Viking Night: UHF
By Bruce Hall
April 15, 2014
I think Socrates once said something about how being good at one thing doesn’t mean you’re good at everything. This, of course, came from the mouth of a man who would later be forced to drink those words. Maybe that’s because the words are true. No one can do it all, but at the height of his fame, “Weird Al” Yankovic had a lot of opportunities land on his doorstep. And when one makes fun of Michael Jackson and actually looks good doing it, one has earned such privileges. But with great power comes great irresponsibility, and throughout history, it has been the undoing of many a great man.
So it was decided that such a man, talented enough to record a hit song on the accordion and direct his own music videos, would have no trouble also being a movie star. Yankovic, the prolific creator of highly polished radio friendly rock parodies (he’s still at it, by the way) was at least on par with Don Johnson’s stubble at defining the 1980s, so who’s to say the man can’t act? Well I have eyes, and they tell me everything I need to know. And they have rendered a very different verdict on Weird Al’s acting chops than they did when they were in high school. Sadly, time has not been kind to all my childhood delights - but at least UHF was supposed to be funny. Don Johnson’s singing voice was not.
The premise behind UHF sounds like the setup to an episode of The Young Ones, which is probably why the movie hurries right through it. All you need to know is that George Newman (Weird Al) is a rudderless daydreamer whose modestly attractive girlfriend Teri (Victoria Jackson) has been encouraging him to branch out. So, he takes his best friend Bob (David Bowe) with along him as the newly minted owners of UHF Channel 62. Don’t worry about how. Just remember kids, as I’ve said before, that UHF was kind of like the internet, a vast frontier that had Channel 62 somewhere between reruns of Gilligan’s Island and digitally scrambled soft-core porn. Unfortunately, George and Bob’s dream job goes south fast, as their God-given talent for watching TV while eating hot dog infused Twinkies fails to translate to the business world.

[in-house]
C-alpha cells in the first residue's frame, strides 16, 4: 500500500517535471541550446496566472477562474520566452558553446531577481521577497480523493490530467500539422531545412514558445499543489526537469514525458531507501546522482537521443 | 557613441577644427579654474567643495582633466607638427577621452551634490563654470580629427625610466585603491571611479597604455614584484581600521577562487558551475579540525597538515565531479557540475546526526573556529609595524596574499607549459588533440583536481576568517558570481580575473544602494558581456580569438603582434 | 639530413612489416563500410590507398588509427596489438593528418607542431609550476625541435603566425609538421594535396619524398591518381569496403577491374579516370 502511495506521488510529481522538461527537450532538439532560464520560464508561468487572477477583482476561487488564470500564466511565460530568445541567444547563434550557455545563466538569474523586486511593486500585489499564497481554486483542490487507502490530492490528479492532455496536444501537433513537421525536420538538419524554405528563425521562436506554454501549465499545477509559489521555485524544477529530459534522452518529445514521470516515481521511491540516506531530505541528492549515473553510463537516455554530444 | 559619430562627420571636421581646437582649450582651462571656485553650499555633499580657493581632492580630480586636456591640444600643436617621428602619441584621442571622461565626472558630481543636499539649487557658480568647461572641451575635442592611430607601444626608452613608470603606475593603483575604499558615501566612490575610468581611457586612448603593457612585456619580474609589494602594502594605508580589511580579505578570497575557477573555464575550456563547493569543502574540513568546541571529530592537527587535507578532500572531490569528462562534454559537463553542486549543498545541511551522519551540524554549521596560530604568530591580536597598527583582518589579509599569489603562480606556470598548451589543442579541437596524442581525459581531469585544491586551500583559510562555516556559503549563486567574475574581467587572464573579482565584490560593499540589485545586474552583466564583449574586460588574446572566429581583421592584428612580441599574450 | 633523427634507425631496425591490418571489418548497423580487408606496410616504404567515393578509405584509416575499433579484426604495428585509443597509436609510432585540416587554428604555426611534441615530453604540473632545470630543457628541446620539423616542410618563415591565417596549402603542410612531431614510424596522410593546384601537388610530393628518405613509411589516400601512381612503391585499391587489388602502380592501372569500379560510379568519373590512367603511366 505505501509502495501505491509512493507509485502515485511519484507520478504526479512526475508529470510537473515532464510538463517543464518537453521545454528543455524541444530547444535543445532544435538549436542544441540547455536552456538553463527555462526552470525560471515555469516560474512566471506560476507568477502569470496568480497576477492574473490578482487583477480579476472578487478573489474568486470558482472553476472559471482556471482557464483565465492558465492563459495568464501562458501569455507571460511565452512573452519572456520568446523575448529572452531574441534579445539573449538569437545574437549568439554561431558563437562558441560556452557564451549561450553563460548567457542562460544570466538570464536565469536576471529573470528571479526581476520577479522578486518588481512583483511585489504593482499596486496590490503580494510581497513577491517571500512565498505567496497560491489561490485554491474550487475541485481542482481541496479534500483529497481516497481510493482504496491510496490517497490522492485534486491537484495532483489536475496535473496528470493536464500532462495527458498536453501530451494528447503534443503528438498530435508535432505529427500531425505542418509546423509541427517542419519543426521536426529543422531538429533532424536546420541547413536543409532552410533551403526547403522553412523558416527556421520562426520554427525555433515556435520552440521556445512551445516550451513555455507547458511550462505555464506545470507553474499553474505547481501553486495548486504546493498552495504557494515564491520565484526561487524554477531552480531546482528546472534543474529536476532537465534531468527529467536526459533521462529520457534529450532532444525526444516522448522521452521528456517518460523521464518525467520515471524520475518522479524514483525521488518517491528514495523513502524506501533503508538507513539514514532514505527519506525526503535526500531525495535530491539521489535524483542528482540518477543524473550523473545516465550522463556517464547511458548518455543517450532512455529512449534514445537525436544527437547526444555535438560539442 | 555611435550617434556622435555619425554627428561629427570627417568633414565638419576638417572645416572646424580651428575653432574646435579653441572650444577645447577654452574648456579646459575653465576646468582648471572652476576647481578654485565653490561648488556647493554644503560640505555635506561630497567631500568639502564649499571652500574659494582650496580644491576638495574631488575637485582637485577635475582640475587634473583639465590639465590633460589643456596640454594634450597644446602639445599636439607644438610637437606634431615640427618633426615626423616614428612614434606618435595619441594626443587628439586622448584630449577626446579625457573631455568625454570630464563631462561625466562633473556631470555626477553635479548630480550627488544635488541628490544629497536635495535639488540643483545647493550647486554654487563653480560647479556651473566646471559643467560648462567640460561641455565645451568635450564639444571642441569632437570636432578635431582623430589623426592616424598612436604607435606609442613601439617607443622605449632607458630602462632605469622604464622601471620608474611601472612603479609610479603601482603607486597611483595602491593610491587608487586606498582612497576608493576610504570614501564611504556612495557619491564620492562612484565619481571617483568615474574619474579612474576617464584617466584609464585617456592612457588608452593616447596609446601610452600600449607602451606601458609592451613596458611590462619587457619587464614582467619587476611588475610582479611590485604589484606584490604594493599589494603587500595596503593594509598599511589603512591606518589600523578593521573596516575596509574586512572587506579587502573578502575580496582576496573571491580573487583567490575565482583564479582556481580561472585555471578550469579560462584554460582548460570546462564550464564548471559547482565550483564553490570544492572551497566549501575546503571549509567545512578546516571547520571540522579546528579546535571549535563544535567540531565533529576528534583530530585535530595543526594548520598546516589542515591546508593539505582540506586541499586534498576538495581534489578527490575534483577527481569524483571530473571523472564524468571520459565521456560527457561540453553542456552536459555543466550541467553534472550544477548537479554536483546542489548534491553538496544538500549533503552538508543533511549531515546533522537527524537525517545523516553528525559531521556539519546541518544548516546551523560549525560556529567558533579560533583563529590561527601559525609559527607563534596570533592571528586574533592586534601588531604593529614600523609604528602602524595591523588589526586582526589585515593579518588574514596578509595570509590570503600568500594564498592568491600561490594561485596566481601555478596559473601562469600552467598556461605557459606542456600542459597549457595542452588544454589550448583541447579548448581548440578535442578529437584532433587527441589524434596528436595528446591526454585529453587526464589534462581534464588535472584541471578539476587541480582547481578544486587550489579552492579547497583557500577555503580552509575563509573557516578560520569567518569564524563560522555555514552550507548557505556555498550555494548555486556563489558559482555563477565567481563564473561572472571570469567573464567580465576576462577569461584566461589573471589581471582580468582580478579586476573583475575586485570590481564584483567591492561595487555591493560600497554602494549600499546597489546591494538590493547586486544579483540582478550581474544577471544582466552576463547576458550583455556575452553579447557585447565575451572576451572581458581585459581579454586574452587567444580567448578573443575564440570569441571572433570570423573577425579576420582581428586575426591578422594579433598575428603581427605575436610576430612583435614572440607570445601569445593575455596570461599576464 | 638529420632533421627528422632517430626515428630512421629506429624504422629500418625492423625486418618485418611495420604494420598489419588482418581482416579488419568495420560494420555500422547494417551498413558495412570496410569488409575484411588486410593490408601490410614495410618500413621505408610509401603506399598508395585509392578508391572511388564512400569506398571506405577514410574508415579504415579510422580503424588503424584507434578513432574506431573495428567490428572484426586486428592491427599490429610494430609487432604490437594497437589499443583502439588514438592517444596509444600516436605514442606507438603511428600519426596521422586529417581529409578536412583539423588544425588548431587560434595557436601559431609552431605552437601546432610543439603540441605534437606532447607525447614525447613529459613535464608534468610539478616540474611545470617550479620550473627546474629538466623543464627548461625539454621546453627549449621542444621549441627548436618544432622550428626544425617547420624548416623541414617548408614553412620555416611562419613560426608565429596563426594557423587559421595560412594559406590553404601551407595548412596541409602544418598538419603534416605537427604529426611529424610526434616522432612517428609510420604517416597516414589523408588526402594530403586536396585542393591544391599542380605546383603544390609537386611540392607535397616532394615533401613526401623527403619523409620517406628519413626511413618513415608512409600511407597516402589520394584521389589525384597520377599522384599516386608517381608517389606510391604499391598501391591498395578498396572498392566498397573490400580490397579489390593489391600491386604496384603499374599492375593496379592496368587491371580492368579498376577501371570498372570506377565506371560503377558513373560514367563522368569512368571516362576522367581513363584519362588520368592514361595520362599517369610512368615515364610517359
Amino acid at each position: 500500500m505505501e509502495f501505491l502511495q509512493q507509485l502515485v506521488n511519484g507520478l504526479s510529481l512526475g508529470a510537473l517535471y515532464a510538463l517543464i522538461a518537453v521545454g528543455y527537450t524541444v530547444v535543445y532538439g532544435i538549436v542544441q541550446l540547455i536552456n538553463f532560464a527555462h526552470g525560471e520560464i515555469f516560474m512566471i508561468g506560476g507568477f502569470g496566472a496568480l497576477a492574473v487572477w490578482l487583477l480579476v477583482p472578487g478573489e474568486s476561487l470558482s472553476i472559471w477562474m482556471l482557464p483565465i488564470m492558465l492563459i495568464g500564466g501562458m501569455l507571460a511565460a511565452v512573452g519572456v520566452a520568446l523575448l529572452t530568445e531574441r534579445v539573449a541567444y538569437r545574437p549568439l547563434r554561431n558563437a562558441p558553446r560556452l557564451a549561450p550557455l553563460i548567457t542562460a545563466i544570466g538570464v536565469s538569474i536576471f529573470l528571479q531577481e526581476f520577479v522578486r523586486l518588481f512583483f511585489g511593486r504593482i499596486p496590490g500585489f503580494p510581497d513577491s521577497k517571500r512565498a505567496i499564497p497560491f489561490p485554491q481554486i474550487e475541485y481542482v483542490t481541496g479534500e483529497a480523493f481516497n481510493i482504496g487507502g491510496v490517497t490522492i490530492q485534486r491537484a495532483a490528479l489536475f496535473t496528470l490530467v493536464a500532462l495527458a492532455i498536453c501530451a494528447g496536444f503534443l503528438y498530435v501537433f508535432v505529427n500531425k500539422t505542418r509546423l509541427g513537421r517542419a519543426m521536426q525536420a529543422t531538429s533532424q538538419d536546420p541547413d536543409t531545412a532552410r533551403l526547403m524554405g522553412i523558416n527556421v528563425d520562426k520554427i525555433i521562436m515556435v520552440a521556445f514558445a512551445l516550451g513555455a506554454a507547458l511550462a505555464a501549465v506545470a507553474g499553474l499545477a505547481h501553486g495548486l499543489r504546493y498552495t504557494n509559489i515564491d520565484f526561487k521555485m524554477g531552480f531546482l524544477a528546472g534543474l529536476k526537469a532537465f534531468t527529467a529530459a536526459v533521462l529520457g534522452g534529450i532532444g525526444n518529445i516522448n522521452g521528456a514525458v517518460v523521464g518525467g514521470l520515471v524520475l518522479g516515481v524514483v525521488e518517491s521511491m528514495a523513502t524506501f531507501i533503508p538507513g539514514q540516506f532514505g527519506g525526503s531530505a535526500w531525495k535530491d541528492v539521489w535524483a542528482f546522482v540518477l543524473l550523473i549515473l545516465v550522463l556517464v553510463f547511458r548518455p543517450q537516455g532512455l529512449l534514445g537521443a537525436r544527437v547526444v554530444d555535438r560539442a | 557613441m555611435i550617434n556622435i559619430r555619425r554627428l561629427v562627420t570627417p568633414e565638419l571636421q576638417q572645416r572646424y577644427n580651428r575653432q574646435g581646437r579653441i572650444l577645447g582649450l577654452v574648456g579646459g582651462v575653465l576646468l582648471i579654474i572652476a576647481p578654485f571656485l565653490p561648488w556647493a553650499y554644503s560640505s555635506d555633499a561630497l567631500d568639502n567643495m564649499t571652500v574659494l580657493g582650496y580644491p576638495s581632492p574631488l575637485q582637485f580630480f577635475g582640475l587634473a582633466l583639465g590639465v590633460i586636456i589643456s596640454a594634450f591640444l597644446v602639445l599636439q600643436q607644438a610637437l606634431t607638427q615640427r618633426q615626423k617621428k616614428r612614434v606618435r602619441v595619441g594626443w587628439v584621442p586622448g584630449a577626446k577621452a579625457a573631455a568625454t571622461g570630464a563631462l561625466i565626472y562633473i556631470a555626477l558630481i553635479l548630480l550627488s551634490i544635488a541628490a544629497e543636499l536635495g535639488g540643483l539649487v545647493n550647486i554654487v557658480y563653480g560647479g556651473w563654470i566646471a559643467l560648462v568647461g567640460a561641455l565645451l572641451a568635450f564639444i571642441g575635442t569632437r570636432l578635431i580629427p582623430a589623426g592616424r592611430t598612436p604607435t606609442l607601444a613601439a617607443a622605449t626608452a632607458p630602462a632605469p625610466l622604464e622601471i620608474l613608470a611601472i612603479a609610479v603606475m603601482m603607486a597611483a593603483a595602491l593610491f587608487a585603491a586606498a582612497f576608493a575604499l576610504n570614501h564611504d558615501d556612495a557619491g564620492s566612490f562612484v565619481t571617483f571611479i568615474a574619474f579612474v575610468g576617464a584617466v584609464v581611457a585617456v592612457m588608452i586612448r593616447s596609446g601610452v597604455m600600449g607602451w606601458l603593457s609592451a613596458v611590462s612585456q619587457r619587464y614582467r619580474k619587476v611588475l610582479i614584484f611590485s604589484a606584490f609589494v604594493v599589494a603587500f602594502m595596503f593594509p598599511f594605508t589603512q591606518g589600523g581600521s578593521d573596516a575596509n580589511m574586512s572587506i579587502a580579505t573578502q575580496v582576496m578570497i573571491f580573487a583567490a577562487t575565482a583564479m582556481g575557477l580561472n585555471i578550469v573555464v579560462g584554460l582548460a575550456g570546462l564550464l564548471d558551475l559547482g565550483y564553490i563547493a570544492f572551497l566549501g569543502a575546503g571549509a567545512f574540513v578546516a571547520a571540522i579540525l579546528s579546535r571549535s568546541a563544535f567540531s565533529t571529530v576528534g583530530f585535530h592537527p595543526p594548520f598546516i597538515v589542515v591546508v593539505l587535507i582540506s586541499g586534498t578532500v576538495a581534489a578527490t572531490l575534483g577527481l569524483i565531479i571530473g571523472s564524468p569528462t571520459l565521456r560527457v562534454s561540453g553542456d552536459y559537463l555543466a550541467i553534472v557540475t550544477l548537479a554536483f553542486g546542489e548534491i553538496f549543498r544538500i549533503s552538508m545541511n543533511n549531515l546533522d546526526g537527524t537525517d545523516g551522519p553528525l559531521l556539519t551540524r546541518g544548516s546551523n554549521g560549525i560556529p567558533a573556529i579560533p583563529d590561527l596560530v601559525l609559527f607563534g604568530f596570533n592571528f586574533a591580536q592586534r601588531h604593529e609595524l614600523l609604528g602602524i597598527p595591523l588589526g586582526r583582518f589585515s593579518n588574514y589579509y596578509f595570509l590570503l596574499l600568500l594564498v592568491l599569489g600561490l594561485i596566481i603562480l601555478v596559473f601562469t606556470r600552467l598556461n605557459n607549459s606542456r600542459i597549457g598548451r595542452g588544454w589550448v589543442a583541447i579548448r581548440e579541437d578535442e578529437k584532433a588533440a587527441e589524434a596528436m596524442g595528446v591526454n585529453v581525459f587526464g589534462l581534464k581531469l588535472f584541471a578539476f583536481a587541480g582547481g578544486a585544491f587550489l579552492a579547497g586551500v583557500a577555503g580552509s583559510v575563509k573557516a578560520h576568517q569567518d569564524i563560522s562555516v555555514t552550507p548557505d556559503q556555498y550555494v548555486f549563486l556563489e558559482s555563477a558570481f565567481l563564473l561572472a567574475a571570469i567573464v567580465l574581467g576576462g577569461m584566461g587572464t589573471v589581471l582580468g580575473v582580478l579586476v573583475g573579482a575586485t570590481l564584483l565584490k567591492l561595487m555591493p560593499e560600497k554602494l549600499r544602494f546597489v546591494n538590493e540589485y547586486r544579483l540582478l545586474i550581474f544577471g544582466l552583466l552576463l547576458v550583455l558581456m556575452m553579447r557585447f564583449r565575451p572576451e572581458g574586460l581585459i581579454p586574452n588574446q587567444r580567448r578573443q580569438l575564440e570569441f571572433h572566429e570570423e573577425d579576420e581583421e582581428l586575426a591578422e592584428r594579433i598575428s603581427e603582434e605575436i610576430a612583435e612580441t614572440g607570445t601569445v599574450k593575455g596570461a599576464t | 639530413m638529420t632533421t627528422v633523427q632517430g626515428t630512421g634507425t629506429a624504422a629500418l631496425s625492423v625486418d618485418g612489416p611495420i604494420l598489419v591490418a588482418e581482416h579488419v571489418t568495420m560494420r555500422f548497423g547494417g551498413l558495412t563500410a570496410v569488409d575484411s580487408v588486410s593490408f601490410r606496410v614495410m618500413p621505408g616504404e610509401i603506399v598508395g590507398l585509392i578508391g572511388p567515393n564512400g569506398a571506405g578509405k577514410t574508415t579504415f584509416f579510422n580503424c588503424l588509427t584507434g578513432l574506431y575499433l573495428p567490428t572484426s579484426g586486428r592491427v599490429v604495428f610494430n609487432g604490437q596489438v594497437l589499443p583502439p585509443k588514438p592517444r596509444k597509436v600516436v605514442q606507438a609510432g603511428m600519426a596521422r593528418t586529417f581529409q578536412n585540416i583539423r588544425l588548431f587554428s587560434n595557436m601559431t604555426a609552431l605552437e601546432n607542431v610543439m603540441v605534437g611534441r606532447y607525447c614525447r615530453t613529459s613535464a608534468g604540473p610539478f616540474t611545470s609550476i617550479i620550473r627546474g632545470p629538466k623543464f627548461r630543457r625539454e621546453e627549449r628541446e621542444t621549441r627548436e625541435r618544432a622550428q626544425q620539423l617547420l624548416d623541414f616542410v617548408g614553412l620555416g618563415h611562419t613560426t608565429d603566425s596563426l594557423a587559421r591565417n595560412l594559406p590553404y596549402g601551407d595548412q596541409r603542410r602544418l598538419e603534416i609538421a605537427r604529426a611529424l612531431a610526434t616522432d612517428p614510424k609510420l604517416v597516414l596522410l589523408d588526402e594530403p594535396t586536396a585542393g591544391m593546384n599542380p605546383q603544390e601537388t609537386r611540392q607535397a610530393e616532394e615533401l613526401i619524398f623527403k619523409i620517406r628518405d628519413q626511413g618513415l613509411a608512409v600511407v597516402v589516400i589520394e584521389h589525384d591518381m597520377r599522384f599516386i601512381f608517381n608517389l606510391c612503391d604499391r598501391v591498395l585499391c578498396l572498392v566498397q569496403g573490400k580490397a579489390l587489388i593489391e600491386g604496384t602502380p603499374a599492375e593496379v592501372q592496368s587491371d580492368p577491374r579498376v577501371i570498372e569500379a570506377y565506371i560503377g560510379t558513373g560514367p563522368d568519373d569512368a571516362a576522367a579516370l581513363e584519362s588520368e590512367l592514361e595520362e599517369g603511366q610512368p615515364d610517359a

Luckily, an unlikely turn of events puts eccentric janitor Stanley Spadowski (a pre social pariah Michael Richards) in front of a bunch of first graders with a camera rolling. The man is some kind of Child Whisperer, and just like that, Channel 62 has a hit show. Within what seems like maybe two days, because it’s a movie, they’re the number one station in town. This does not sit well with their cross-town rival, the nefarious R.J. Fletcher (Kevin McCarthy). As ruthless owner of Channel 8, an obvious practitioner of nepotism and personal nemesis to Stanley Spadowski, Fletcher’s job is to be the bad guy. So it’s not surprising when he turns his guns on Channel 62 and unleashes the most boring corporate takeover ever devised. Again, don't worry about how; the only detail that matters is that everyone on screen seems to be having so much more fun than you, the poor bastard watching.
Despite the fact that almost nothing about it truly works, UHF has a lot of joyous energy, and everyone really does seem to be having the time of their lives. If the point was to imbue a film with the soul of Weird Al, then by God they nailed it. However, if the point was to make me laugh hard enough to pee - and if it’s 1989 when you ask me – then I would also say they nailed it. But really, the humor is awkward and clumsy; with some of the jokes so dated I’m not even sure I remember what was funny. And the weakest link is Yankovic himself, who isn’t even good enough to convincingly act his way through his own star vehicle. The guy gets blown off the screen by Fran Drescher and Victoria Jackson, and that’s like letting your Mom beat you at Call of Duty.
The fact is that unlike, say, an episode of Seinfeld, there’s not nearly enough irony here to obscure the fact that the star is the only one who can’t act. UHF is an unsophisticated, lighthearted farce about chasing your dreams so you can grow into the kind of guy Victoria Jackson wants to have sex with – and that requires a lead that can at least carry a scene. But every time he’s on screen not playing an instrument, Weird Al just sucks the life out of everything around him. On the upside, Michael Richards is easily the best thing about this movie. His spirited interpretation of Stanley Spadowski finally answers the question - if Forrest Gump and Jon Cryer had a baby, what would it look like?
I guess that’s the best and only reason you might want to take a crack at UHF. Not the hideous love child, but the fact like a really persistent puppy, it wants so BAD to have fun with you. It’s full of energy, although it’s not directed very well. The cast members are all obviously having a blast, but the movie around them is a borderline incompetency. The music is catchy and polished, but too novel to be amusing for more than a moment. All the best parts are things like a Rambo parody that killed at the time, but is now a victim of its own built in obsolescence. But there’s still that magical place called Spatula City - which despite not being funny - still makes me laugh so hard I’m convinced it’s a form of government brainwashing. Weird Al’s talents more than meet their match here but it’s hard not to give him points for effort, just like your neighbor’s dog Socrates, who refuses to go away until you throw him the ball.